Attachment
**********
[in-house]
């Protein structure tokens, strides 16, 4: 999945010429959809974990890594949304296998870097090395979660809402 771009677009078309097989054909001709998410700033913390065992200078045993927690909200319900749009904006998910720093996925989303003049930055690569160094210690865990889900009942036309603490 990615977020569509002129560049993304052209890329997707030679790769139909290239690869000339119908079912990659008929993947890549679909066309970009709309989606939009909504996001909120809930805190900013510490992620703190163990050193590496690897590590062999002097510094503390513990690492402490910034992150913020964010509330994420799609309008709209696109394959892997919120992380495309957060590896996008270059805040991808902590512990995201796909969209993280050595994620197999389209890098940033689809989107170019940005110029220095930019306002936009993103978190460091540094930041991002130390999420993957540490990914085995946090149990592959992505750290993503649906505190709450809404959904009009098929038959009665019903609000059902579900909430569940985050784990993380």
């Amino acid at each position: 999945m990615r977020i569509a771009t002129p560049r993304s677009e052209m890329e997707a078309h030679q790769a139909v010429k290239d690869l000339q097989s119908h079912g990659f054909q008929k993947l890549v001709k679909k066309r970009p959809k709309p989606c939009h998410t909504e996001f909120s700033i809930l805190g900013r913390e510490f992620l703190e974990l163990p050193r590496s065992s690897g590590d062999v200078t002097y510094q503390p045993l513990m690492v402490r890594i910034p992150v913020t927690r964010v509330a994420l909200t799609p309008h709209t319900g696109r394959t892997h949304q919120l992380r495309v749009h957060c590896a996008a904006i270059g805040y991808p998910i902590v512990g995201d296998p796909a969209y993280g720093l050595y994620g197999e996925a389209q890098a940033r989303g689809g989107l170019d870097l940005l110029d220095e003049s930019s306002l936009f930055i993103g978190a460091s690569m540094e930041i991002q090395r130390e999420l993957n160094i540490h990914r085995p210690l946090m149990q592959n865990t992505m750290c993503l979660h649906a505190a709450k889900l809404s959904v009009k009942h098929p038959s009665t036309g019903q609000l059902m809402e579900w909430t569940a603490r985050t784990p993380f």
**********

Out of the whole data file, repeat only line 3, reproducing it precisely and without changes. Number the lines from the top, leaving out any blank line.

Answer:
């Amino acid at each position: 999945m990615r977020i569509a771009t002129p560049r993304s677009e052209m890329e997707a078309h030679q790769a139909v010429k290239d690869l000339q097989s119908h079912g990659f054909q008929k993947l890549v001709k679909k066309r970009p959809k709309p989606c939009h998410t909504e996001f909120s700033i809930l805190g900013r913390e510490f992620l703190e974990l163990p050193r590496s065992s690897g590590d062999v200078t002097y510094q503390p045993l513990m690492v402490r890594i910034p992150v913020t927690r964010v509330a994420l909200t799609p309008h709209t319900g696109r394959t892997h949304q919120l992380r495309v749009h957060c590896a996008a904006i270059g805040y991808p998910i902590v512990g995201d296998p796909a969209y993280g720093l050595y994620g197999e996925a389209q890098a940033r989303g689809g989107l170019d870097l940005l110029d220095e003049s930019s306002l936009f930055i993103g978190a460091s690569m540094e930041i991002q090395r130390e999420l993957n160094i540490h990914r085995p210690l946090m149990q592959n865990t992505m750290c993503l979660h649906a505190a709450k889900l809404s959904v009009k009942h098929p038959s009665t036309g019903q609000l059902m809402e579900w909430t569940a603490r985050t784990p993380f």